Hundreds of foreign soldiers join military exercise in Arctic Finland

Finnish soldiers with the Jaeger Brigade in Sodankylä. (Thomas Nilsen/The Independent Barents Observer)

A record high 880 Swedish soldiers have crossed the northern border to Finland for a week-long exercise kicking off on Monday. British troopers are also participating.

Finland has invited foreign military forces for a series of military drills in the transition period to NATO membership. In July, hundreds of Norwegian and U.S. army soldiers conducted combat training in the boreal forest at Rovajärvi shooting range. Now, the same area will host an even larger exercise.

Entitled Vigilant Knife, the drill is aimed at improving Finland’s ability to receive Swedish Army forces in the north and to organize the host nation’s support necessary for the arriving units.

Technical and tactical interoperability between the two coming NATO members will be trained, Finland’s Armed Forces informs.

The first Swedish troopers and armored vehicles crossed the border from Haparanda to Tornio on Friday and Saturday. From the border, the troops moved north some 150 km to the exercise area between Rovaniemi and Kemijärvi, some 90 km from Finland’s border with Russia.

Rovajärvi artillery range is the largest in Western Europe.

880 Swedish soldiers, 80 British personnel on site

The exercise from August 29 to September 2 includes 200 service personnel and about 1,300 conscripts and reservists from the Finnish Defense Forces. Lapland Border Guard District is participating, although the Finnish Border Guards are not an integrated part of the country’s military structure.

880 Swedish soldiers and 80 British personnel are now on site, ready for what will be one of the largest army exercises in Finland this year.

Finland, like all other European countries bordering Russia, has since Moscow’s brutal attack on Ukraine six months ago arranged numerous military exercises as part of enhanced cooperation.

SISU XA (Patria Pasi) armoured personell vehicle at Rovajärvi shooting range in northern Finland. (Thomas Nilsen/The Independent Barents Observer)

The changing security architecture in Europe is strongly affecting the north. NATO Secretary General Jens Stoltenberg recently warned about Moscow’s militarization of the Arctic:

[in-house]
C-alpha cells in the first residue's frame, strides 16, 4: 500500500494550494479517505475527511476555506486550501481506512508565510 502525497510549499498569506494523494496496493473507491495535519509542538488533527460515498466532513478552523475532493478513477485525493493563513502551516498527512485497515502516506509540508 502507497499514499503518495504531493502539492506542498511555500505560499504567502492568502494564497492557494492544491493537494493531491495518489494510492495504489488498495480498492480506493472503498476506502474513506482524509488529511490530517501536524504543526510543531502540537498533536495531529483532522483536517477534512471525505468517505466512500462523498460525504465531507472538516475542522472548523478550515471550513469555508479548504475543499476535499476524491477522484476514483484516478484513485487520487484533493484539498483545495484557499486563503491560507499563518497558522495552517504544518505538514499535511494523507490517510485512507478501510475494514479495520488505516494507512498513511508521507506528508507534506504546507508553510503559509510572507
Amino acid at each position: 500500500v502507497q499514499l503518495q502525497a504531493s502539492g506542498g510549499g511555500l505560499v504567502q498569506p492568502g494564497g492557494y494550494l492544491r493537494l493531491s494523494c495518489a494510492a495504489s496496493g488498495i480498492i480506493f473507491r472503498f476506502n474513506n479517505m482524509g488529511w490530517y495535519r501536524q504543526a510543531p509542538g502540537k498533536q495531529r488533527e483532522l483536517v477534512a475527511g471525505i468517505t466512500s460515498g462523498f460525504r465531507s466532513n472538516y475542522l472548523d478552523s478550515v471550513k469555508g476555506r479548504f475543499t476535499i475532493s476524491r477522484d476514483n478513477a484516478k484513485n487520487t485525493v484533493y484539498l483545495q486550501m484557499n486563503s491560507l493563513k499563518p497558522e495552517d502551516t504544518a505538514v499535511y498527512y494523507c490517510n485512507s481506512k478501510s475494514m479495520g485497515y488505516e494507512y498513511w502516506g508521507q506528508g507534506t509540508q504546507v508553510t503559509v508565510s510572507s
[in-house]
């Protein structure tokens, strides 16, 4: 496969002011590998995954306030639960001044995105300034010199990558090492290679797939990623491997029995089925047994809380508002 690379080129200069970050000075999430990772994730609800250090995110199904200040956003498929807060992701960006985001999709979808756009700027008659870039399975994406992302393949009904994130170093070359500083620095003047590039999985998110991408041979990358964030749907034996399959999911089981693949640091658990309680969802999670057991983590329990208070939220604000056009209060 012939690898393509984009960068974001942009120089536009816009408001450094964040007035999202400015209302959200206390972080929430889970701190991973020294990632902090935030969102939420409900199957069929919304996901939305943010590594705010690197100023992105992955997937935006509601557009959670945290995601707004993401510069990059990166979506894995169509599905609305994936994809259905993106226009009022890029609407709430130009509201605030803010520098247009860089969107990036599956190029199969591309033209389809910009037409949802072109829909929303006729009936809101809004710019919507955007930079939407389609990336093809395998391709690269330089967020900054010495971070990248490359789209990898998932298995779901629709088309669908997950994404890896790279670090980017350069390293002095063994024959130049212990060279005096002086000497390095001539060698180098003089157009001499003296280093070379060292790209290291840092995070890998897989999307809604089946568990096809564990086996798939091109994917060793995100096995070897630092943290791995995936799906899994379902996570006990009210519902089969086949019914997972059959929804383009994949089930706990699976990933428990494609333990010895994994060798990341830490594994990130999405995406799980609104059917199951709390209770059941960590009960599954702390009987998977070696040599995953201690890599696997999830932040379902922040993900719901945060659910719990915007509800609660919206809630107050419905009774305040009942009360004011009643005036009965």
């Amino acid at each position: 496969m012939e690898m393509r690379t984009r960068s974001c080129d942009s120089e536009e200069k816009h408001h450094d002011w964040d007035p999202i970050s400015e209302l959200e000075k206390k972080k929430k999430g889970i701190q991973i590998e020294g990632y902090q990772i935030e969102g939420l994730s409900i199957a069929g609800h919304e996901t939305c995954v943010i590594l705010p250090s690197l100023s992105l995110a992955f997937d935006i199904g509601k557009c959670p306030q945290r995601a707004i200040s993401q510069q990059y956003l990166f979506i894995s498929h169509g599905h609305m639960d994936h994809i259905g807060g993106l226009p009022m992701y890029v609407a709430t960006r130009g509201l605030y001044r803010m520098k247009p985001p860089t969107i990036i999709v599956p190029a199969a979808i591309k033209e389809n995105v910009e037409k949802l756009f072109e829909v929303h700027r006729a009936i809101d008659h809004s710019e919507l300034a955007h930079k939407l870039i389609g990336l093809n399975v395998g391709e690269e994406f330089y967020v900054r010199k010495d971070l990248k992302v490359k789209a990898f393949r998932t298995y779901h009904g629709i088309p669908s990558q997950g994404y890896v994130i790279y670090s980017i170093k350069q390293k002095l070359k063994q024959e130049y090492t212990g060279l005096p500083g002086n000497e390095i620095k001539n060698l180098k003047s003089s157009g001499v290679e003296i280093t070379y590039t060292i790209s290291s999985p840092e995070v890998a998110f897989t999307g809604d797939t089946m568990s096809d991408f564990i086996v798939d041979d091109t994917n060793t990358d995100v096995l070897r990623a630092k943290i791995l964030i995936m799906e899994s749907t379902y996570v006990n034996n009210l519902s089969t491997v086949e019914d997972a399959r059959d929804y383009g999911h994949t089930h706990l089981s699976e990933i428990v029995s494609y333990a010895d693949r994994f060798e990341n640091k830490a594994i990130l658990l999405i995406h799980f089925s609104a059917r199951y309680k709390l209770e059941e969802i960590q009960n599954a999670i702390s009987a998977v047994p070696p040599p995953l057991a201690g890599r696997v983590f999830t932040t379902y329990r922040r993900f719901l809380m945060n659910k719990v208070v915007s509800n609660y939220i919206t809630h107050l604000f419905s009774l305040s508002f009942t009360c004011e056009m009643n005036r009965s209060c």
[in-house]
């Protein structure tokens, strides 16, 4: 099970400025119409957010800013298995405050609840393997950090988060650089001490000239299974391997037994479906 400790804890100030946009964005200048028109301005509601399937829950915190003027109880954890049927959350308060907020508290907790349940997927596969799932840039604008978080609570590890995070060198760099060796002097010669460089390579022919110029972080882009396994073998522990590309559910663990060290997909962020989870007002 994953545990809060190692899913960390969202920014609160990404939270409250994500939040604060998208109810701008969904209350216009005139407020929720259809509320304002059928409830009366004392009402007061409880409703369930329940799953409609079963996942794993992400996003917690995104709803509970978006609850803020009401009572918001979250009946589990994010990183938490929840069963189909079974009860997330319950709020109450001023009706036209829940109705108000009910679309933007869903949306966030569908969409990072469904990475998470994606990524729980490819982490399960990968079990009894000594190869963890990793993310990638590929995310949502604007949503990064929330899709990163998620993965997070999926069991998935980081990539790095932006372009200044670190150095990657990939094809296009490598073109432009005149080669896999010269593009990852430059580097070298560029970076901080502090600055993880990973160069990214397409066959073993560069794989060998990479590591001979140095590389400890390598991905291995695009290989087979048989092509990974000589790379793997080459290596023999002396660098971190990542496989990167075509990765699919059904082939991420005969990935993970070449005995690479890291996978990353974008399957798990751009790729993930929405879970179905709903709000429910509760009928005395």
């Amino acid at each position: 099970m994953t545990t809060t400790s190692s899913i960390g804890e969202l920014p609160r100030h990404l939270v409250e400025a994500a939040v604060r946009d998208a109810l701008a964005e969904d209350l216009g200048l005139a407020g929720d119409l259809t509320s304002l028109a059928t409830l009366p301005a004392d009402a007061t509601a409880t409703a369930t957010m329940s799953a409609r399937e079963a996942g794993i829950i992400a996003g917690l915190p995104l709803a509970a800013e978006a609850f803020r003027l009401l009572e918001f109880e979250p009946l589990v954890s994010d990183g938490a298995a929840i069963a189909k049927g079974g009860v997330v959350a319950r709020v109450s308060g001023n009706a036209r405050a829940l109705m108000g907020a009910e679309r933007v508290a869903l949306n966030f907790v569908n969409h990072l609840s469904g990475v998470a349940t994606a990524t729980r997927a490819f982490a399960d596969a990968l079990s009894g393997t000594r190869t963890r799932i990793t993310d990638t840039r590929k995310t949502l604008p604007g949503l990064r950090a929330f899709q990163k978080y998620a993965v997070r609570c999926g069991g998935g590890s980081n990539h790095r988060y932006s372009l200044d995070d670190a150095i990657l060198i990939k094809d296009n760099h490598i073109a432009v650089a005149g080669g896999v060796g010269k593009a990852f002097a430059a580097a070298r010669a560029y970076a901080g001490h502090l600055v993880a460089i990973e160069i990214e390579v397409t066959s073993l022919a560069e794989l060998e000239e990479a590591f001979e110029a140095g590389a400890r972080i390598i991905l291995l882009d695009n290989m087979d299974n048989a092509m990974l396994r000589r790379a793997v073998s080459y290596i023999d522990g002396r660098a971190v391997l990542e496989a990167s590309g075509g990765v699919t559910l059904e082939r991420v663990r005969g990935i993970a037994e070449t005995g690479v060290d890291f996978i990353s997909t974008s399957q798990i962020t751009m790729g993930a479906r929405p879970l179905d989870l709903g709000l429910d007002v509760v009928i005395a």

“Russia has significantly increased its military activity in recent years, setting up a new Arctic Command, opening hundreds of new and former Soviet-era Arctic military sites, including airfields and deep-water ports, and using the region as test-bed for novel weapon systems,” Stoltenberg wrote in an OpEd.

Last week, some 700 Swedish soldiers were alarmed in a snap drill taking place near Kalix in northern Sweden.

Sweden and Finland’s security cooperation with NATO have been going on for decades already. The Nordic countries joined the Partnership for Peace program in 1994, a short three years after the breakup of the Soviet Union.

Finland has also participated in NATO-led missions in the Balkans, Afghanistan and Iraq.

Related stories from around the North: 

Canada: Prime Minister, NATO secretary general to spotlight Arctic defence on Nunavut visit, CBC News

Finland: Norwegian military vehicles take new transit corridor via Finnish Lapland, The Independent Barents Observer

NorwayDefence minister says Norway must get stronger in the North, The Independent Barents Observer

Finland: Defence ministers of Norway, Finland, Sweden to talk security at Thursday meeting, Eye on the Arctic

Russia: Assertive Moscow outlines push into central Arctic Ocean, The Independent Barents Observer

United States: U.S. Army poised to revamp Alaska forces to prep for Arctic fight, The Associated Press

Thomas Nilsen, The Independent Barents Observer

For more news from the Barents region visit The Independent Barents Observer.

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